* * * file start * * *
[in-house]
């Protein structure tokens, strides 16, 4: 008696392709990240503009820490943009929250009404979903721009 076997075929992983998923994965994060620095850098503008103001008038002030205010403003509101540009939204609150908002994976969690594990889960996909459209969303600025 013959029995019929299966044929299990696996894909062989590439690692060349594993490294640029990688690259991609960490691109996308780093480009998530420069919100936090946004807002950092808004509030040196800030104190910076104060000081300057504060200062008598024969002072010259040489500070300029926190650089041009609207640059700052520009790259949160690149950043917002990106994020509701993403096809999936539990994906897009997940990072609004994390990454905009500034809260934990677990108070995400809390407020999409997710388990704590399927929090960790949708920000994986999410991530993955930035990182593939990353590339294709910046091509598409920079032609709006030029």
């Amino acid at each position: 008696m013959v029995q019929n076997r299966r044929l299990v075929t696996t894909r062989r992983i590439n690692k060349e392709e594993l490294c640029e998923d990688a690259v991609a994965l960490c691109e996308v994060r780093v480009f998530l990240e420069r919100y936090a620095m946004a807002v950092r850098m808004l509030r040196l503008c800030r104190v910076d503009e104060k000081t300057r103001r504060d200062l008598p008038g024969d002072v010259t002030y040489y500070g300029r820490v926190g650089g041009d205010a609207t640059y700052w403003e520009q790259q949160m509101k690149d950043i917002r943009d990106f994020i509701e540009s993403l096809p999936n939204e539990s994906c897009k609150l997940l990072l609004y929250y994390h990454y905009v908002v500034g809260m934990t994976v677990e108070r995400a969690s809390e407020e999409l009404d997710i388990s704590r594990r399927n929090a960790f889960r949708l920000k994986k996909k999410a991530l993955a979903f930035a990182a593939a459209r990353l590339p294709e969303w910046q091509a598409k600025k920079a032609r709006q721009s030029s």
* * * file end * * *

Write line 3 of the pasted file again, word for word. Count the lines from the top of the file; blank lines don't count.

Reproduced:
């Amino acid at each position: 008696m013959v029995q019929n076997r299966r044929l299990v075929t696996t894909r062989r992983i590439n690692k060349e392709e594993l490294c640029e998923d990688a690259v991609a994965l960490c691109e996308v994060r780093v480009f998530l990240e420069r919100y936090a620095m946004a807002v950092r850098m808004l509030r040196l503008c800030r104190v910076d503009e104060k000081t300057r103001r504060d200062l008598p008038g024969d002072v010259t002030y040489y500070g300029r820490v926190g650089g041009d205010a609207t640059y700052w403003e520009q790259q949160m509101k690149d950043i917002r943009d990106f994020i509701e540009s993403l096809p999936n939204e539990s994906c897009k609150l997940l990072l609004y929250y994390h990454y905009v908002v500034g809260m934990t994976v677990e108070r995400a969690s809390e407020e999409l009404d997710i388990s704590r594990r399927n929090a960790f889960r949708l920000k994986k996909k999410a991530l993955a979903f930035a990182a593939a459209r990353l590339p294709e969303w910046q091509a598409k600025k920079a032609r709006q721009s030029s």